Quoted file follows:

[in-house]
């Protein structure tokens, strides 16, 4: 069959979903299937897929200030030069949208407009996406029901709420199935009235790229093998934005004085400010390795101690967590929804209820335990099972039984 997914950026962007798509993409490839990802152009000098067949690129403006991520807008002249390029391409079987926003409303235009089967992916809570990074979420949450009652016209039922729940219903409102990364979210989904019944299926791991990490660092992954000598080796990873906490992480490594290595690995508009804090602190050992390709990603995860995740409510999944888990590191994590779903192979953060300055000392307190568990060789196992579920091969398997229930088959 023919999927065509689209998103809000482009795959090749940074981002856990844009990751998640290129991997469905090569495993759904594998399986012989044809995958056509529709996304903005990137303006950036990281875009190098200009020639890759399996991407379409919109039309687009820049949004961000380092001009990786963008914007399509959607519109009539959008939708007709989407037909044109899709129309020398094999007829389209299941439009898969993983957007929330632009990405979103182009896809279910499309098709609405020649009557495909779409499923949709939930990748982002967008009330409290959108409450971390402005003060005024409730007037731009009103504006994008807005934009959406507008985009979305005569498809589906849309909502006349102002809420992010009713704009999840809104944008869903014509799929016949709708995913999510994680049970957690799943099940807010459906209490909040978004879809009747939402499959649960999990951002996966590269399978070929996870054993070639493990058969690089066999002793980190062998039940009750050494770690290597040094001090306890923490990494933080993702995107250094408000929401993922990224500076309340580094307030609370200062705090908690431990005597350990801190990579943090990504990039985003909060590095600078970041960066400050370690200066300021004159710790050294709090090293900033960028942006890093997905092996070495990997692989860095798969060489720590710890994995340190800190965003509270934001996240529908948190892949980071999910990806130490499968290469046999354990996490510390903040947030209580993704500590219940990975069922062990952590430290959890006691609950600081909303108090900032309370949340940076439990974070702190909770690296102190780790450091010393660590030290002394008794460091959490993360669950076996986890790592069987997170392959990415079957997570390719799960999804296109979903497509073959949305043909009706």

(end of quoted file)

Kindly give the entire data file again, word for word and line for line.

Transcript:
[in-house]
């Protein structure tokens, strides 16, 4: 069959979903299937897929200030030069949208407009996406029901709420199935009235790229093998934005004085400010390795101690967590929804209820335990099972039984 997914950026962007798509993409490839990802152009000098067949690129403006991520807008002249390029391409079987926003409303235009089967992916809570990074979420949450009652016209039922729940219903409102990364979210989904019944299926791991990490660092992954000598080796990873906490992480490594290595690995508009804090602190050992390709990603995860995740409510999944888990590191994590779903192979953060300055000392307190568990060789196992579920091969398997229930088959 023919999927065509689209998103809000482009795959090749940074981002856990844009990751998640290129991997469905090569495993759904594998399986012989044809995958056509529709996304903005990137303006950036990281875009190098200009020639890759399996991407379409919109039309687009820049949004961000380092001009990786963008914007399509959607519109009539959008939708007709989407037909044109899709129309020398094999007829389209299941439009898969993983957007929330632009990405979103182009896809279910499309098709609405020649009557495909779409499923949709939930990748982002967008009330409290959108409450971390402005003060005024409730007037731009009103504006994008807005934009959406507008985009979305005569498809589906849309909502006349102002809420992010009713704009999840809104944008869903014509799929016949709708995913999510994680049970957690799943099940807010459906209490909040978004879809009747939402499959649960999990951002996966590269399978070929996870054993070639493990058969690089066999002793980190062998039940009750050494770690290597040094001090306890923490990494933080993702995107250094408000929401993922990224500076309340580094307030609370200062705090908690431990005597350990801190990579943090990504990039985003909060590095600078970041960066400050370690200066300021004159710790050294709090090293900033960028942006890093997905092996070495990997692989860095798969060489720590710890994995340190800190965003509270934001996240529908948190892949980071999910990806130490499968290469046999354990996490510390903040947030209580993704500590219940990975069922062990952590430290959890006691609950600081909303108090900032309370949340940076439990974070702190909770690296102190780790450091010393660590030290002394008794460091959490993360669950076996986890790592069987997170392959990415079957997570390719799960999804296109979903497509073959949305043909009706």